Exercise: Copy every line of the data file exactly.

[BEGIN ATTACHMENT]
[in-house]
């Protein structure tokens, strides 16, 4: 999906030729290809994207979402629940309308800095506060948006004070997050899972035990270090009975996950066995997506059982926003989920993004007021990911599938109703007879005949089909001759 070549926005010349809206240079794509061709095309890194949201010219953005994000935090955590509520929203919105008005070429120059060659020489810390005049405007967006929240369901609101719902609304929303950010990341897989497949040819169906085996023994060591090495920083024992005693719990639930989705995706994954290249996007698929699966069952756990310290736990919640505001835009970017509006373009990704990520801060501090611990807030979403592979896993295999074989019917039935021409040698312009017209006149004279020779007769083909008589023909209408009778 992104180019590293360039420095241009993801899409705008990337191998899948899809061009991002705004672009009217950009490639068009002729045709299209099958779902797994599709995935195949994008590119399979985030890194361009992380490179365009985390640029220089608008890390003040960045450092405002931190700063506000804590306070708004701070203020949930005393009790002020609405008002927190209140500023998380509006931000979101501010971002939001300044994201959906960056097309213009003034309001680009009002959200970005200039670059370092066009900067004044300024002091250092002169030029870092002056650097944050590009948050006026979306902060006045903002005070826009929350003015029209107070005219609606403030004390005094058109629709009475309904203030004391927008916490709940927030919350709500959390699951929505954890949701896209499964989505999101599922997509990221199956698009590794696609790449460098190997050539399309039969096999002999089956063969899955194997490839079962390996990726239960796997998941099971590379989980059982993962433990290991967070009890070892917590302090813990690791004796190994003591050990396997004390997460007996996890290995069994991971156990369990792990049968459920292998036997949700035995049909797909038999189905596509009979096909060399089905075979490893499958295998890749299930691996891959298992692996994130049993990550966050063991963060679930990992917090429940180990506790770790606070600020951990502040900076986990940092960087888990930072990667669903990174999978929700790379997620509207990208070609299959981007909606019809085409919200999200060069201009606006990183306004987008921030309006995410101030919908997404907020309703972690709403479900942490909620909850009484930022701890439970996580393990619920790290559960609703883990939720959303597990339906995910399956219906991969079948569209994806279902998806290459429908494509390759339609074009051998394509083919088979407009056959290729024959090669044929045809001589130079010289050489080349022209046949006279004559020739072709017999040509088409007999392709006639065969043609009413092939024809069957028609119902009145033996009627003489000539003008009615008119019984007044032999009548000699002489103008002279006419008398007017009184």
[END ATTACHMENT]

[in-house]
């Protein structure tokens, strides 16, 4: 999906030729290809994207979402629940309308800095506060948006004070997050899972035990270090009975996950066995997506059982926003989920993004007021990911599938109703007879005949089909001759 070549926005010349809206240079794509061709095309890194949201010219953005994000935090955590509520929203919105008005070429120059060659020489810390005049405007967006929240369901609101719902609304929303950010990341897989497949040819169906085996023994060591090495920083024992005693719990639930989705995706994954290249996007698929699966069952756990310290736990919640505001835009970017509006373009990704990520801060501090611990807030979403592979896993295999074989019917039935021409040698312009017209006149004279020779007769083909008589023909209408009778 992104180019590293360039420095241009993801899409705008990337191998899948899809061009991002705004672009009217950009490639068009002729045709299209099958779902797994599709995935195949994008590119399979985030890194361009992380490179365009985390640029220089608008890390003040960045450092405002931190700063506000804590306070708004701070203020949930005393009790002020609405008002927190209140500023998380509006931000979101501010971002939001300044994201959906960056097309213009003034309001680009009002959200970005200039670059370092066009900067004044300024002091250092002169030029870092002056650097944050590009948050006026979306902060006045903002005070826009929350003015029209107070005219609606403030004390005094058109629709009475309904203030004391927008916490709940927030919350709500959390699951929505954890949701896209499964989505999101599922997509990221199956698009590794696609790449460098190997050539399309039969096999002999089956063969899955194997490839079962390996990726239960796997998941099971590379989980059982993962433990290991967070009890070892917590302090813990690791004796190994003591050990396997004390997460007996996890290995069994991971156990369990792990049968459920292998036997949700035995049909797909038999189905596509009979096909060399089905075979490893499958295998890749299930691996891959298992692996994130049993990550966050063991963060679930990992917090429940180990506790770790606070600020951990502040900076986990940092960087888990930072990667669903990174999978929700790379997620509207990208070609299959981007909606019809085409919200999200060069201009606006990183306004987008921030309006995410101030919908997404907020309703972690709403479900942490909620909850009484930022701890439970996580393990619920790290559960609703883990939720959303597990339906995910399956219906991969079948569209994806279902998806290459429908494509390759339609074009051998394509083919088979407009056959290729024959090669044929045809001589130079010289050489080349022209046949006279004559020739072709017999040509088409007999392709006639065969043609009413092939024809069957028609119902009145033996009627003489000539003008009615008119019984007044032999009548000699002489103008002279006419008398007017009184």